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Tuesday, March 19, 2013

Lincoln: It Reminded me of E.T.

***SpoilerAlert*** This post reveals key elements of a movie most everybody has seen and the outcome of historical events many never learned.

I had the rare treat of watching a movie tonight. I saw Mr. Spielberg’s most recent masterwork, Lincoln. I realize the Golden Globes, Screen Actors Guild, and the Academy Awards have already registered their judgment. I understand stars have already been awarded and opposable thumbs extended. However, I am compelled to comment in this film, even at the expense of that which is most precious to me, sleep.

I was nervous about this movie. One, I've seen Lincoln shot too many times. It is cliché, but seemingly essential to his story. Second, this movie is based, in part, on Doris Kearns Goodwin's nuanced Team of Rivals biography. I enjoyed her book because it was less a staid tribute to Honest Abe, and more an examination of power and influence. The question of "ends versus means" haunts every chapter. Nuance is not what Hollywood, or Washington D.C., does these days.

The filmmakers managed to capture the essence of Goodwin's nuance by narrowing their scope. The narrative of the movie isn't Lincoln's life, or even his presidency, or the Civil War. The narrative is the attempt to pass the Thirteenth Amendment to the U.S. Constitution. The proposed amendment would ban slavery in the entire nation, forever.

The film manages to generate drama and suspense, even though the outcome of events is known. This is achieved through simplicity. The drama centers around what nefarious means the various characters are willing to use to bring to pass their noble ends. The subplots and minor characters all serve the main narrative, driving it forward.

This film does what great films always do, make one a witness. A witness, not a spectator, not a patron, but a witness, as though by suspending reality one becomes part of the film's reality. Lincoln leaves one feeling as though they are a witness to history. This film is not a documentary. The film takes certain historical liberties, and has at least one major inaccuracy[1].  There are several scenes with Abraham and Mary Lincoln fighting and struggling with angst and grief at the loss of their son and the way each other handles their mourning. These scenes are not strictly historical, but indelibly real. I hear every father in Lincoln’s voice when he defends his stoicism in the face of his son’s death, by his disquieting-angry reply to his wife’s reproach that he was trying to protect young Tad, and she was too lost in grief to see Tad was also on the edge of death.

While all the elements of this movie are done with impeccable craftsmanship, this film rises from good to great because of the acting. Daniel Day-Lewis has enough awards he does not need to hear from me, but his Lincoln was so human. He was not the audio-animatronic Lincoln, but a human Lincoln, haggard, sincere, constantly hunched over feeling the weight of the world, and incredibly vulnerable, constantly bundled in a blanket as if trying to keep the war from stealing his soul. This is done without diminishing the majesty of the Great Emancipator. Sally Field and Tommy Lee Jones manage to share the screen with Day-Lewis without getting overshadowed by Lincoln, but also without upstaging him. Even the bit players are perfect in their roles.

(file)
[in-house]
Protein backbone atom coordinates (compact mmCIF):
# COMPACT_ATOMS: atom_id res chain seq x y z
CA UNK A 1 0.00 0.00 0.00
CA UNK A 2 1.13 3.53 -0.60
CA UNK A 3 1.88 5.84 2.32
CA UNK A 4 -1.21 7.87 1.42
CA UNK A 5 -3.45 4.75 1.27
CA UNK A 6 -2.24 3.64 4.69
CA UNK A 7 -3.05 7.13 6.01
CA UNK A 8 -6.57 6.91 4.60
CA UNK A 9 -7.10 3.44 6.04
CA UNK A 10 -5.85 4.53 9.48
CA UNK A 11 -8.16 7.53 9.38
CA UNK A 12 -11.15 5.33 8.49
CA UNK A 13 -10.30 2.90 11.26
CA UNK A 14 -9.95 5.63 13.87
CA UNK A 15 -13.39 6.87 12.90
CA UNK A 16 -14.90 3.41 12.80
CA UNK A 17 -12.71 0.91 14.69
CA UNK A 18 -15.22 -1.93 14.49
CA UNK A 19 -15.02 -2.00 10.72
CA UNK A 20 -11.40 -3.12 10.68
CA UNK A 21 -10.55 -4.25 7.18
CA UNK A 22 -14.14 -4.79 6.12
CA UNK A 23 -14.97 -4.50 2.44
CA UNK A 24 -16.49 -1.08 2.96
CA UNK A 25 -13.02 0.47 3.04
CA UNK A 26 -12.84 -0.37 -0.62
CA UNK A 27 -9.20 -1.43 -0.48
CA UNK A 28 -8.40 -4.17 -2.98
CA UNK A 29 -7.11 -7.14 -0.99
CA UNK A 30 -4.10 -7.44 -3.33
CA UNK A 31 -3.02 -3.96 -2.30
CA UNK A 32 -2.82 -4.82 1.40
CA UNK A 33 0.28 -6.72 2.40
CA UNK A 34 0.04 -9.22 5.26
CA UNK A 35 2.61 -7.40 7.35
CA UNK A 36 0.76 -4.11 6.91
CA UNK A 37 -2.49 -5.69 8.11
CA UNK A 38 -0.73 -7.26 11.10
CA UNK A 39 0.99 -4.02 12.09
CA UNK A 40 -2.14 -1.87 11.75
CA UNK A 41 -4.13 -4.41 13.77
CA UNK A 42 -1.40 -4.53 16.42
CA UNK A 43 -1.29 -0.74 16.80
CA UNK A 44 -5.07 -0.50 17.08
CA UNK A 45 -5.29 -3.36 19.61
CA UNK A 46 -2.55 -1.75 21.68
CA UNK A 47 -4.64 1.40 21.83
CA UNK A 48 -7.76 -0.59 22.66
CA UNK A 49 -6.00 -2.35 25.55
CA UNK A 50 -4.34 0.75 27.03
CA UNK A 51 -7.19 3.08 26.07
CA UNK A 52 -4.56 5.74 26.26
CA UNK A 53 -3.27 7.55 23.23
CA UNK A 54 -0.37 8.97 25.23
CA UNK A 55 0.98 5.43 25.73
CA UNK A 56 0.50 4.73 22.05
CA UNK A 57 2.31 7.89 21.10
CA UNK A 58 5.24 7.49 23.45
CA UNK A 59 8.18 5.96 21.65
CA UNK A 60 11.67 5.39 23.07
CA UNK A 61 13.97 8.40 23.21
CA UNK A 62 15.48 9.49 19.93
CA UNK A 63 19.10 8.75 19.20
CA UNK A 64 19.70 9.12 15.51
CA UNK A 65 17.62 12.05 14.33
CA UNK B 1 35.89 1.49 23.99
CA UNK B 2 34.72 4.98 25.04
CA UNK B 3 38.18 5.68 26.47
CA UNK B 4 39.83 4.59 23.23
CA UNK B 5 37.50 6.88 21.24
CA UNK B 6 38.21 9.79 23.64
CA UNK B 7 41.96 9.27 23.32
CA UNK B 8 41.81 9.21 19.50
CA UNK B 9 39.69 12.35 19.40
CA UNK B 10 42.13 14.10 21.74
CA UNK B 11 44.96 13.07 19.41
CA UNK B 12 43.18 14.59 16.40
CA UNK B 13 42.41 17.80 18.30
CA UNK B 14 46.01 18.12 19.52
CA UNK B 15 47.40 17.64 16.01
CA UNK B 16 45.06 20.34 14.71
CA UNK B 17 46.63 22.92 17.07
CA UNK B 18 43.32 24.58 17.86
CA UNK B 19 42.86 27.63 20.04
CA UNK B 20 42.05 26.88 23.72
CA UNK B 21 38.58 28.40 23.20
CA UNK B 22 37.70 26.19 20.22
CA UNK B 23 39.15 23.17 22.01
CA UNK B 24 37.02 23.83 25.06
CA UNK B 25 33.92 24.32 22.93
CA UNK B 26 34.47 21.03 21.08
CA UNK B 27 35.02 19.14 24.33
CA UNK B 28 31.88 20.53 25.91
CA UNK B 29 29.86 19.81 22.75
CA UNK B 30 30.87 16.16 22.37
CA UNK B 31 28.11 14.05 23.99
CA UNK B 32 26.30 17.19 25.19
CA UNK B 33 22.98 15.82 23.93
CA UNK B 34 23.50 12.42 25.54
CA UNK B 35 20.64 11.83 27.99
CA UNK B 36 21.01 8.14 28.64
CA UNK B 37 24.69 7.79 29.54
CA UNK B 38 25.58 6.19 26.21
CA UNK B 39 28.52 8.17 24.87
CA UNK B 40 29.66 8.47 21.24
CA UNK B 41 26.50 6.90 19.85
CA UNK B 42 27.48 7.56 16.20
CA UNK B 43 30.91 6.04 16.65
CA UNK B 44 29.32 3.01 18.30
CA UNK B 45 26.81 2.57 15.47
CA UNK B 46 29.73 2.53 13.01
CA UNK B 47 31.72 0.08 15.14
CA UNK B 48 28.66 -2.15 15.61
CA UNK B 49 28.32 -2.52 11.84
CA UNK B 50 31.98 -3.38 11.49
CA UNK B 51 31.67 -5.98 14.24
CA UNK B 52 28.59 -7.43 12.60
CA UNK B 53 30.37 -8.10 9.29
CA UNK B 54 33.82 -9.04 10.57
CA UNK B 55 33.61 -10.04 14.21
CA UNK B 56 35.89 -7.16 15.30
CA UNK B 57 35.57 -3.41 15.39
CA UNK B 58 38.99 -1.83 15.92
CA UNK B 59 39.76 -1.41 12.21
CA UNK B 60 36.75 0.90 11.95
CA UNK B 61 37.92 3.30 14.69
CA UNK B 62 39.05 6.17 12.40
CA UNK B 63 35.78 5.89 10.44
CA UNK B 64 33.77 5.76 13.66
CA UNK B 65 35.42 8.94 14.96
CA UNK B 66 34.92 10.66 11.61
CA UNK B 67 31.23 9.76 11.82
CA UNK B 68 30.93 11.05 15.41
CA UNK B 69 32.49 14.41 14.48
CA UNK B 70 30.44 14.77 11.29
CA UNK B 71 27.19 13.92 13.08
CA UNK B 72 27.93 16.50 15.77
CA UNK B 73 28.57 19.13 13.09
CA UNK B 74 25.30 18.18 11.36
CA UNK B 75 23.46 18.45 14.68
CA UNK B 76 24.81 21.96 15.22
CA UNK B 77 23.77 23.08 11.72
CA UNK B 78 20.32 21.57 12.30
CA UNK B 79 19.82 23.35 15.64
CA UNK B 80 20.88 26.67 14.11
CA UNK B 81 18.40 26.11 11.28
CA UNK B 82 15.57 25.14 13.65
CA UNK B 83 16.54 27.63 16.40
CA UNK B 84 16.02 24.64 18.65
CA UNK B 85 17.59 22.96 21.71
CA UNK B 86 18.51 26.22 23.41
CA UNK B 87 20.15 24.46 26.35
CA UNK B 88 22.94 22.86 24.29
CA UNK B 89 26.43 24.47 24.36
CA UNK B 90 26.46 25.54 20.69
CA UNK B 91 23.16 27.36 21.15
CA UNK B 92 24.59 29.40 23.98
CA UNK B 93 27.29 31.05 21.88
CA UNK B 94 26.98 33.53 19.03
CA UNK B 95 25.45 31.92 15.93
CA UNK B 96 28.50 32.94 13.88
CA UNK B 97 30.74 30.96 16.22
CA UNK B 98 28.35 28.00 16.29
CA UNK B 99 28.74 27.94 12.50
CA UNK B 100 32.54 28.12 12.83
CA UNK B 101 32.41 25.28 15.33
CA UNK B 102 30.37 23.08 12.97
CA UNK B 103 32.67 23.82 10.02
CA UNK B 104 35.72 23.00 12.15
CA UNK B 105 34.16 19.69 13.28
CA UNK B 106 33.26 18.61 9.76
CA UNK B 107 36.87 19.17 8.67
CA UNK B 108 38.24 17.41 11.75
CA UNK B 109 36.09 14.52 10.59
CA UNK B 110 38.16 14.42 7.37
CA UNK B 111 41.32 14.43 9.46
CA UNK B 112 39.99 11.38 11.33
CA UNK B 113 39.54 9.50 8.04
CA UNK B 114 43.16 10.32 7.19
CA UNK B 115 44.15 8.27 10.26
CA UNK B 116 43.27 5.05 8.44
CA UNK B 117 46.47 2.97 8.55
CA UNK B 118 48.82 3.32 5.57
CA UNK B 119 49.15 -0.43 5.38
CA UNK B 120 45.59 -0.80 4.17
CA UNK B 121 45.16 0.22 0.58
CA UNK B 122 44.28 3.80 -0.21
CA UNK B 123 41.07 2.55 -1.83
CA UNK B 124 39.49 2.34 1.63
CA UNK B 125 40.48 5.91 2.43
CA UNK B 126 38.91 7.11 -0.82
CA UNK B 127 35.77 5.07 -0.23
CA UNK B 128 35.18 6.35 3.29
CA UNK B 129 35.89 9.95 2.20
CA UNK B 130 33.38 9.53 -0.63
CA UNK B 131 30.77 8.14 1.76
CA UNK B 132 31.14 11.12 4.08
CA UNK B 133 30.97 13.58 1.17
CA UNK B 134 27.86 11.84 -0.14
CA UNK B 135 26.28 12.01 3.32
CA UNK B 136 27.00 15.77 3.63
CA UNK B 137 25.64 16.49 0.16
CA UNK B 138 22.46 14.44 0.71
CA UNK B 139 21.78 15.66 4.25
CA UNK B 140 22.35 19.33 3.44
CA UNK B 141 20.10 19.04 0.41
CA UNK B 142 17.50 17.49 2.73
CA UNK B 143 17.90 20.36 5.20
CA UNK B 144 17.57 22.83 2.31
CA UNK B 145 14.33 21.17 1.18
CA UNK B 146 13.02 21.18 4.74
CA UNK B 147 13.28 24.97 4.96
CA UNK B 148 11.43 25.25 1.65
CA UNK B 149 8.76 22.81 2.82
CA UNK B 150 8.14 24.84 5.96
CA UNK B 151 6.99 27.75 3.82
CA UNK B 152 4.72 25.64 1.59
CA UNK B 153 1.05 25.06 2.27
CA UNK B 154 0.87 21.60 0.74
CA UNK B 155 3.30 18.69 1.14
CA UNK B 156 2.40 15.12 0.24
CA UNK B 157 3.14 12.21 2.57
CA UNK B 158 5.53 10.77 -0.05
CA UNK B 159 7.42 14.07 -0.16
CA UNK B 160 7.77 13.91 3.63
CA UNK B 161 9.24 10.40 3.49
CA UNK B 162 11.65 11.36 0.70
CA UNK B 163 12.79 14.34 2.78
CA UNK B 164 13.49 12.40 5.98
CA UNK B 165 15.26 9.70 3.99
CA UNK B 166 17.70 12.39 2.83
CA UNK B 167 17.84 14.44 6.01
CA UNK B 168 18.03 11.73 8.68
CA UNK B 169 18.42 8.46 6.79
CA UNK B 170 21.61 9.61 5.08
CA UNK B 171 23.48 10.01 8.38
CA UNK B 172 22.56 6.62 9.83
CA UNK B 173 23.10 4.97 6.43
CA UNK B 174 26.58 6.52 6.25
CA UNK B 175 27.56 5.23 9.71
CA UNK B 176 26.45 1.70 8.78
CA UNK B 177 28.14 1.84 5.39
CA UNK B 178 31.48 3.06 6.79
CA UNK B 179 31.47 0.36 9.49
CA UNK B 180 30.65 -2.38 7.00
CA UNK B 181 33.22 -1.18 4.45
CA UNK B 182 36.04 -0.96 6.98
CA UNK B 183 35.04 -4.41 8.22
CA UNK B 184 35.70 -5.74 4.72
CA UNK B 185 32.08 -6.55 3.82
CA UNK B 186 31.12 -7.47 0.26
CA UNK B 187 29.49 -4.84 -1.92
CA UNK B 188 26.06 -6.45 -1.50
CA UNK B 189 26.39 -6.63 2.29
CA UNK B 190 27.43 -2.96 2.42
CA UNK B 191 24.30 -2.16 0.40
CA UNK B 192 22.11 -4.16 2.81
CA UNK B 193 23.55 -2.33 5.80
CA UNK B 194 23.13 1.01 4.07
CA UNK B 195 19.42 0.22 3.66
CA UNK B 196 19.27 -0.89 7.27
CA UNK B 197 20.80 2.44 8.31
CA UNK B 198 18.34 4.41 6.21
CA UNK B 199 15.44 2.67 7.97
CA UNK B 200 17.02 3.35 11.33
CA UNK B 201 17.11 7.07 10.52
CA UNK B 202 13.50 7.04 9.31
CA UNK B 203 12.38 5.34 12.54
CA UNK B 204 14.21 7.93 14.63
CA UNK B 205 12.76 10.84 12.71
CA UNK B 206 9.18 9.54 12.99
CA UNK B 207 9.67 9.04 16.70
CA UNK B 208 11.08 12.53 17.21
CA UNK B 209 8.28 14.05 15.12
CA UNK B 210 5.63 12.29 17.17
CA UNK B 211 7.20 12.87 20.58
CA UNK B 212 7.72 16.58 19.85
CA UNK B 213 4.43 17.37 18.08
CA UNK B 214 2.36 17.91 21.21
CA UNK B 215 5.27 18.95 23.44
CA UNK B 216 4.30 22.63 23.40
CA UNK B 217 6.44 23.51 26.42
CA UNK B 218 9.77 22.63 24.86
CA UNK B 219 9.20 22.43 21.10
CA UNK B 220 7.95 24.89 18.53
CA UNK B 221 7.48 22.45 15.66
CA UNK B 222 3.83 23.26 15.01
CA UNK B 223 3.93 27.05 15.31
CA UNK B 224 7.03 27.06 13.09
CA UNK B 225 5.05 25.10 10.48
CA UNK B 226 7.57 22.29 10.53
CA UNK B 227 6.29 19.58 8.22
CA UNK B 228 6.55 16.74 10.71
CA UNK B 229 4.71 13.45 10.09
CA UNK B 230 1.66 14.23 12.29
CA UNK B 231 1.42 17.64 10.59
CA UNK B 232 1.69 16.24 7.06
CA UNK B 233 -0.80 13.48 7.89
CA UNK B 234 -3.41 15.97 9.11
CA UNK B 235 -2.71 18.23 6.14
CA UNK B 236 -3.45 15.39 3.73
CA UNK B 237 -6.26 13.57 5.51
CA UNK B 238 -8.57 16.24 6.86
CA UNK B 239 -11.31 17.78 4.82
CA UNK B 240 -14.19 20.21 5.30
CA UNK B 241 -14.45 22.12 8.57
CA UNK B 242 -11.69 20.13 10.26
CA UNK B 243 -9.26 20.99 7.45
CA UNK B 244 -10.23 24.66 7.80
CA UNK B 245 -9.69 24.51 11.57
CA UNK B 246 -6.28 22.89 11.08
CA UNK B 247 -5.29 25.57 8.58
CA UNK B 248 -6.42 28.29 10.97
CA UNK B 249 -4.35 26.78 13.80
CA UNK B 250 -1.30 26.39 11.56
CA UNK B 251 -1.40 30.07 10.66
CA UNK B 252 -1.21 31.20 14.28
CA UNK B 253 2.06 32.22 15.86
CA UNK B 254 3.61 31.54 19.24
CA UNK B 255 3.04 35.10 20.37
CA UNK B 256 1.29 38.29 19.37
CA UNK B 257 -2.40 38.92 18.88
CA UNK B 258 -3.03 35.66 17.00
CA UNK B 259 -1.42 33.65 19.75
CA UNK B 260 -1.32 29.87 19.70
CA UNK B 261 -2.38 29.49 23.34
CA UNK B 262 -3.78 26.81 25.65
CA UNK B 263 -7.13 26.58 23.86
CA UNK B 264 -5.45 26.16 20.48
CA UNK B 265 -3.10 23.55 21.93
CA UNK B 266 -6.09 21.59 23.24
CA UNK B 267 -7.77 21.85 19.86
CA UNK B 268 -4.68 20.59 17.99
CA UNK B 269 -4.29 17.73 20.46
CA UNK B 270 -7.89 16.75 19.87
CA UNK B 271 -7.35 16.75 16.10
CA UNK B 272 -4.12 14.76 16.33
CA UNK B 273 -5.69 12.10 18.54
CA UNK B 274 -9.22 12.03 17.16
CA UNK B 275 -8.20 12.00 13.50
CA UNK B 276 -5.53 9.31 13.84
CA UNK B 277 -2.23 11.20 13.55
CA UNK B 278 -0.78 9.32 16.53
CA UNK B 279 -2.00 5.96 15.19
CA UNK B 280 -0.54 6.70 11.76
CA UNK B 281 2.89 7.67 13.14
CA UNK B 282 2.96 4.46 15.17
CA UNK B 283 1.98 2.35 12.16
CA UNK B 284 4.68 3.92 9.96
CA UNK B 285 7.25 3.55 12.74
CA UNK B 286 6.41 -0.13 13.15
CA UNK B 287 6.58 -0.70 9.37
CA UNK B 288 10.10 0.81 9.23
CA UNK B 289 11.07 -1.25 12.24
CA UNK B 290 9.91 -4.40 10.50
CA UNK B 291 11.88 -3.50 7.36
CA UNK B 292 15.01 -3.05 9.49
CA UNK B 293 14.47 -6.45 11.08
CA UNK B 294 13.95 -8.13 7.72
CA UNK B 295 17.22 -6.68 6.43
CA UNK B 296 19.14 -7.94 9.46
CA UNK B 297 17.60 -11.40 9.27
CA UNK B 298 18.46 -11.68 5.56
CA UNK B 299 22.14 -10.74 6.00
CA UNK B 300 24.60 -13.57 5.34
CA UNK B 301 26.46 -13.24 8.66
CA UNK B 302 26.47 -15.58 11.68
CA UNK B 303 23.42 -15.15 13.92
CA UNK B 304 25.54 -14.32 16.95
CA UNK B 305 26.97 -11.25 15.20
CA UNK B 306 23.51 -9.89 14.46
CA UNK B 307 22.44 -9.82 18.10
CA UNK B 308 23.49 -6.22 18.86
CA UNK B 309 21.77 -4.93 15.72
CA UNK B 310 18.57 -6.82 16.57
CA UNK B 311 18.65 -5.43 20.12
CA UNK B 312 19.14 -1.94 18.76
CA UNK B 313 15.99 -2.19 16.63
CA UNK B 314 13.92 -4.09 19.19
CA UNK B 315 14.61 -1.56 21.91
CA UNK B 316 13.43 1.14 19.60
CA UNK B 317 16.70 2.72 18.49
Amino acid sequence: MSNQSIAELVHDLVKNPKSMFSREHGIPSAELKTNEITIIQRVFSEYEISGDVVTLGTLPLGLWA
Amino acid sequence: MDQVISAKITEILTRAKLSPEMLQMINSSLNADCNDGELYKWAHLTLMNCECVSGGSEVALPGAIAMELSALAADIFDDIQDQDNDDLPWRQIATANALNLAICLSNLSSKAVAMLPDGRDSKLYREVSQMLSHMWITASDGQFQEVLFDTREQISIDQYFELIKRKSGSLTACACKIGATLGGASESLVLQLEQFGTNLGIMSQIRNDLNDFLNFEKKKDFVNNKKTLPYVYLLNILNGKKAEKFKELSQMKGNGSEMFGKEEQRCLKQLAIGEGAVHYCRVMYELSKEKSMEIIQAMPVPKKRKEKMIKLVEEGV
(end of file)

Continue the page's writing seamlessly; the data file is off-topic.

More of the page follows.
After the narrow victory of the Thirteenth Amendment, and the triumph of Lincoln, the film plays out with an epilogue. The Civil War ends, the Southern soldiers are given their dignity. I braced for the scene at Ford’s Theater, but it never came. Instead, we see the Greek tragic hero prepare for the play, and see him walk down the long hall towards the White House exit. Then we see young Tad, at a different theater as the whole theater gets the news that the President has been shot. That scene, unexpected, is more emotional than yet another view over the shoulder of the assassin. We see the dead and fallen Lincoln, relatively free from gore. But, quickly the scene changes, as in a flashback, to Lincoln’s great second inaugural address. The filmmakers bravely leave us with the living Lincoln.

Film is an escape. The moving pictures have strange and powerful effects on us humans, they always have, as Socrates can attest. Great film, like other great art, moves human passions. Lincoln reminds us of the original sin of our great country, while still showing this to be a great country. The film shows the ugly, and perhaps unscrupulous, lengths the most scrupulous of men committed to in order to bring an end to slavery. Lincoln suggests the Civil War was atonement for slavery, while suggesting that the iniquity has not been entirely expiated. This is all done without being preachy.

Lincoln is why I love movies. The first movie I remember seeing in a theater, as opposed to a drive-in, was E.T. I was five years old when I saw it with my parents. It scared the crap out of me, it made me cry, it made me want to have a flying bicycle, but mostly it made me feel. I remember leaving the theater feeling something I had no words for. It was like excitement, but not as unruly. It was like happiness, but not anchored to anything specific. It was like getting a present that was just what I wanted, even though before I tore off the wrapping paper I had never seen anything like it. That is how I felt after seeing Lincoln. I don’t feel that way often, but the hope of feeling that way is why I yearn to go to movies. I still don't have a word for that feeling, instead the best I can do is say, and “it reminds me of E.T.”.






[1] The movie portrays the majority of Connecticut’s representatives as voting down theThirteenth amendment. This is grossly inaccurate. See link here.

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